Ridley Scott’s beautiful original teaser is virtually an experimental short film in itself. There’s no dialogue, and the “music” (perhaps influenced by Eraserhead) is just pounding industrial ambient shriek and clatter. The images are more evocative than narrative; an egg splitting, people crawling through a cave and running through passageways, bodies thrashing, faces in sweaty close-ups, snarling cat.
There’s one pristine, beautiful image in the middle of the runtime which shows the suspended animation chambers opening all at once; the white clarity of it is so out of place it’s almost scarier than all the rest. And, of course, it ends on that wonderful tagline, written not spoken: “In space no one can hear you scream.”
Airplane is just one gloriously dunder-headed gag after the other with barely any concession to plot, characterization, or sense. That is a format that translates very well to trailers.
All you have to do is string together the gratuitous puns (“I am serious, and don’t call me Shirley!”), gratuitous gags (like the hard case who whips off his sunglasses to reveal another pair of sunglasses underneath) and the gratuitous genre parodies (Saturday Night Fever!) and you're rolling down the runway for take-off into the side of a large building. Sometimes great trailers are artful. And sometimes they are just an honest, studious recording of a series of pratfalls.
Stop Making Sense (1984)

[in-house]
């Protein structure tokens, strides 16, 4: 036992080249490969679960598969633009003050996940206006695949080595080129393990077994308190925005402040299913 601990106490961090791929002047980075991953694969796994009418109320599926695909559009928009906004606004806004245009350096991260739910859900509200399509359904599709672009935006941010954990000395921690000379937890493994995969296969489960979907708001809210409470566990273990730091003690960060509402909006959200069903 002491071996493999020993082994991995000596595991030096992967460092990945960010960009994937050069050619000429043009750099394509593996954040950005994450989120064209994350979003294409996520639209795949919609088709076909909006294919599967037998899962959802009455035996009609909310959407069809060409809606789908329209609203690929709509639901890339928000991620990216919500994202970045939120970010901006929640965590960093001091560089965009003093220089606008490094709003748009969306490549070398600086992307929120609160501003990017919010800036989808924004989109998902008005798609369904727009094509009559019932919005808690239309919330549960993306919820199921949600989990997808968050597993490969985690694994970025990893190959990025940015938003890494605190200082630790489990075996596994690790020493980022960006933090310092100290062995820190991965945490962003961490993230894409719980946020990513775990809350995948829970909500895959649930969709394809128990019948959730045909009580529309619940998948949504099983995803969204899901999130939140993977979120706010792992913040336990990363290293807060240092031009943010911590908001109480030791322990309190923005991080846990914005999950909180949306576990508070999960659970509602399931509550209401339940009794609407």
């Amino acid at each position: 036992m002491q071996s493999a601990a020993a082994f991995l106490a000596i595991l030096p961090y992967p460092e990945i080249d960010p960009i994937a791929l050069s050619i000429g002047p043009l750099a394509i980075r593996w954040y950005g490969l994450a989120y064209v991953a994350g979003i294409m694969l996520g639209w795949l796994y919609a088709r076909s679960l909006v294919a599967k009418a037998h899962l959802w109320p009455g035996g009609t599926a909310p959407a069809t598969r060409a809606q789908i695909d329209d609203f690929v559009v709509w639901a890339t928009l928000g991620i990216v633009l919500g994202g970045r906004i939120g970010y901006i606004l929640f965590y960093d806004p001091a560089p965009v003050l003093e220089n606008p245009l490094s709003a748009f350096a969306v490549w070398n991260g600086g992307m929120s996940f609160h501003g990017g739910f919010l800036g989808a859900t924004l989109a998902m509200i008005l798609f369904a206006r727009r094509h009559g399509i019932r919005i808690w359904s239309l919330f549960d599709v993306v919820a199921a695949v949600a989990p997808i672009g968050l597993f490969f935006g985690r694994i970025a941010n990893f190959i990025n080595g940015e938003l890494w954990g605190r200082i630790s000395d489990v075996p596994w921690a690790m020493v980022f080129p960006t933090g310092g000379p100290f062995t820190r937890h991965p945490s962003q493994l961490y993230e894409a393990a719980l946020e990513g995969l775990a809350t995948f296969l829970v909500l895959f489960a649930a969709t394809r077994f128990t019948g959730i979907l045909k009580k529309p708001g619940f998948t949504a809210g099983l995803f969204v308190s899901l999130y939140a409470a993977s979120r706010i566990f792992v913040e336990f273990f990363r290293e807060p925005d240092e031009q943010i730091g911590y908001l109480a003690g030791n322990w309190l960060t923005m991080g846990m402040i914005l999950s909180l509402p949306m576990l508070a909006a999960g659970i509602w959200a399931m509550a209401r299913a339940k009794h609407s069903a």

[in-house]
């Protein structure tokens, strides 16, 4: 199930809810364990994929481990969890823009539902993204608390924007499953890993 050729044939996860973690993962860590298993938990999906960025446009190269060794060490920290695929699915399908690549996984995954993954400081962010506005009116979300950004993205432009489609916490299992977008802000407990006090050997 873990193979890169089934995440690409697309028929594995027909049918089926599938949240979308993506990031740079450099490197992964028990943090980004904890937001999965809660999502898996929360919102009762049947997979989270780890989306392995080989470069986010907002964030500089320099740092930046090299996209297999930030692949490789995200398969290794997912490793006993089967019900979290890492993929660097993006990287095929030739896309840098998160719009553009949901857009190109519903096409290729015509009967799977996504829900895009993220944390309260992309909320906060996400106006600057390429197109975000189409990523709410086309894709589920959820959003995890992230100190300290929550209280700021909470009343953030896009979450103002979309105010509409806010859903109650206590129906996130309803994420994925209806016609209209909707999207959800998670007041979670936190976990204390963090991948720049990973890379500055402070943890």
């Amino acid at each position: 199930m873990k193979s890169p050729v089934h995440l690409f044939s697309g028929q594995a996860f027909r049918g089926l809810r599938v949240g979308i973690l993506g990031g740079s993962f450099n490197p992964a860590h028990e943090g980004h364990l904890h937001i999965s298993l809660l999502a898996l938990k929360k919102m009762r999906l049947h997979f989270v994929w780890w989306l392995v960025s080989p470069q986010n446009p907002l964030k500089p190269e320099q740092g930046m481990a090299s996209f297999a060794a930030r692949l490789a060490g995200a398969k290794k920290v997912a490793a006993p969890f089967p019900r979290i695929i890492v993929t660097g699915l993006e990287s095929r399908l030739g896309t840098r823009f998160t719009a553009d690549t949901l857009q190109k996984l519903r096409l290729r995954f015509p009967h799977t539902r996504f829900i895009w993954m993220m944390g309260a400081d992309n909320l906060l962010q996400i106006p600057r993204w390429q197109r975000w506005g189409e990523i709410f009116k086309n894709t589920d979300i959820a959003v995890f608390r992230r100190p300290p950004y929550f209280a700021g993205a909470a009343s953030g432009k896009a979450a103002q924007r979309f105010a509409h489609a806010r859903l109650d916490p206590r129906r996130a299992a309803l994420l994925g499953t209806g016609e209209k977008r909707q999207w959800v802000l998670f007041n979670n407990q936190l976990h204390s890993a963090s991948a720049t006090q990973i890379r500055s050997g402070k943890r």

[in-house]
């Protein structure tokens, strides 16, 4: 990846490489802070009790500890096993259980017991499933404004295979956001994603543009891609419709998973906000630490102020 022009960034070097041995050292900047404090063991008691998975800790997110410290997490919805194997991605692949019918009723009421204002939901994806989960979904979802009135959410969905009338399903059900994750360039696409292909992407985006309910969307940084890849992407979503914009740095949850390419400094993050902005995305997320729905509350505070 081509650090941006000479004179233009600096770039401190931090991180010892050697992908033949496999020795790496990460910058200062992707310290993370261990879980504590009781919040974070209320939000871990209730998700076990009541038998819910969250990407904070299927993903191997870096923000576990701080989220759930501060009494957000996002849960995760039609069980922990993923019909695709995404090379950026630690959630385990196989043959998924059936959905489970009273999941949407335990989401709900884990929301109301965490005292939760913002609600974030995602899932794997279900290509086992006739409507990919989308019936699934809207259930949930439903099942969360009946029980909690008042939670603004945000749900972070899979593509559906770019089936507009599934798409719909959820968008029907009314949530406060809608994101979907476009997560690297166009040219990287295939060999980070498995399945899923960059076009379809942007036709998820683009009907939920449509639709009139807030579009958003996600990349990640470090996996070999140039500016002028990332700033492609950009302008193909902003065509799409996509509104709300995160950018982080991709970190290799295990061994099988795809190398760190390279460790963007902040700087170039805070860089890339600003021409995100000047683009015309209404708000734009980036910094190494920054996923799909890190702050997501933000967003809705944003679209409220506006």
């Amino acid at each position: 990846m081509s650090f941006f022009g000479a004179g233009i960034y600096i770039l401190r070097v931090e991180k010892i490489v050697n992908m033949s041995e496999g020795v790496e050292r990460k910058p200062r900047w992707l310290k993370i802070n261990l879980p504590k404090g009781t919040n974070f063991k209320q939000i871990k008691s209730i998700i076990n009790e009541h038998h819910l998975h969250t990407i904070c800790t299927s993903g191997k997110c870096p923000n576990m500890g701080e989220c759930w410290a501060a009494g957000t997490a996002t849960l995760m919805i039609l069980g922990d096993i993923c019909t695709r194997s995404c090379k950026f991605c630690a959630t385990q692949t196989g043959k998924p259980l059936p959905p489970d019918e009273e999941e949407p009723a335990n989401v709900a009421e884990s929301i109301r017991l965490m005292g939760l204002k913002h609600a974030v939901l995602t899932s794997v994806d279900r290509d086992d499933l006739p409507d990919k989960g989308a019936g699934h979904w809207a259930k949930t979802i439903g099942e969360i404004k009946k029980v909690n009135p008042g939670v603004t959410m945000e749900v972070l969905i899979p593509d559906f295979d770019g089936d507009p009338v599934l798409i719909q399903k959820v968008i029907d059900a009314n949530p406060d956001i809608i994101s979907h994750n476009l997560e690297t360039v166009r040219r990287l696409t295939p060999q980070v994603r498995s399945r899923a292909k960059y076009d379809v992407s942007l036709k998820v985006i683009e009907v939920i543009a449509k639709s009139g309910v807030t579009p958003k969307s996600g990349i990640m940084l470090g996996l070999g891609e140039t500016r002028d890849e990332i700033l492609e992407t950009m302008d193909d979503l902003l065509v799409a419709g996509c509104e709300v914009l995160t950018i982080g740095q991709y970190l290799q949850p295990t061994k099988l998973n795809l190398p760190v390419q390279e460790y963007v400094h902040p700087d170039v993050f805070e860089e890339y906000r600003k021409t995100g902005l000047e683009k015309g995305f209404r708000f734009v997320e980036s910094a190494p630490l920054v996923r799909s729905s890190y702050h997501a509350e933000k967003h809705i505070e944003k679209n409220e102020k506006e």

Jonathan Demme’s concert film of the Talking Heads famously focuses on the stage with minimal frills. The trailer does the same. The music is “Once In a Lifetime,” and the song’s transcendent hurky jerk fits perfectly into a music video-style collage of band members dancing. Tina Weymouth squats and hops with her bass; lead singer David Byrne slaps himself and slapping himself or flails about in a giant boxy business suit.
Instead of superimposing text, the trailer flashes one word at a time on-screen creating half-broken questions: “Why stop making sense? Why a movie?” The whole is oddly graceful, gracefully odd, and exhilarating, just like the Talking Heads’ music itself.
Terminator 2: Judgement Day (1994)
Usually, trailers use footage from the film they’re advertising. Director James Cameron just revved up his filmmaking machine and built a whole new one-minute fourteen. Instead of telling you anything about the plot or characters, all the trailer gives you is a pounding industrial soundtrack while you watch anonymous someones or somethings assembles the robot assassin Terminator from the future.
First, it’s a head. Then it’s a metal chassis. Then it’s Schwarzenegger flesh and muscle. Those who have seen the film know that this Terminator is a good Terminator. But to viewers at the time, it would have looked like Arnold was playing evil once again. Thus the menace when he intones at the end, “I’ll be back!”
The Blair Witch Project (1999)